In a Swedish population-based case-control study (1571 cases, 3371 controls), subjects with different body mass indices (BMIs) were compared regarding multiple sclerosis (MS) risk, by calculating odds ratios (OR) with 95% confidence intervals (95% CI). Subjects whose BMI exceeded 27 kg/m(2) at age 20 had a two-fold increased risk of developing MS compared with normal weight subjects. Speculatively, the obesity epidemic may explain part of the increasing MS incidence as recorded in some countries. Measures taken against adolescent obesity may thus be a preventive strategy against MS.
The authors used a large database of PwMS and compared MS’ers on this database to members of the population of similar age and background. Body Mass Index (BMI) is calculated from an individuals height and weight, and is used to assess if someone is over- or underweight. The authors found that the risk of MS was doubled in those who were significantly overweight at age 20.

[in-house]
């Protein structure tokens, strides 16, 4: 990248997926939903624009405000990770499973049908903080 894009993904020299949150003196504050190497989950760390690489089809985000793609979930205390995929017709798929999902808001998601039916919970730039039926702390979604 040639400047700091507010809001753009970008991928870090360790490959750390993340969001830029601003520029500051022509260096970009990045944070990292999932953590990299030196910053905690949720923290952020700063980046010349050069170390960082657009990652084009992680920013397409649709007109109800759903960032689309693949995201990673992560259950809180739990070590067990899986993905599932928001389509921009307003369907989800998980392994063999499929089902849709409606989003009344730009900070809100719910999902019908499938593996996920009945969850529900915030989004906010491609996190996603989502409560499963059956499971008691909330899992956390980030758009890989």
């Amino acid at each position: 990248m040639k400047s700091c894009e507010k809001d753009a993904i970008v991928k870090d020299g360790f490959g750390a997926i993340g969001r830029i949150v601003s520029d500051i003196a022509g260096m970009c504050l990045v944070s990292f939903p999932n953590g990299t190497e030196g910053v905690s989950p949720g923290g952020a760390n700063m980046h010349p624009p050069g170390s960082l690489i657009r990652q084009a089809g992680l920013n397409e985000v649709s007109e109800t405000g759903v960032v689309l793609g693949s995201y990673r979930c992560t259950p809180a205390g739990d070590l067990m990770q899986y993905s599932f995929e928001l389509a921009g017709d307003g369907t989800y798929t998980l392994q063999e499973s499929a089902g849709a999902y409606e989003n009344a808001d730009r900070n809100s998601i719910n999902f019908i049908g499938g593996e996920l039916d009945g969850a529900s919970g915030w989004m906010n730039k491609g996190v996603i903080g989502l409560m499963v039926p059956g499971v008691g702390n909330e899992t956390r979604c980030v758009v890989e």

What this study does not do is shed any light on why this might be – it is not clear whether being overweight increases MS by itself, or whether it is a result of something else that is the “real” MS risk factor (i.e. a surrogate marker), such as not getting out and getting your daily sunshine dose! We do know that obesity is a risk factor for all manner of diseases, so it is still important to keep exercising.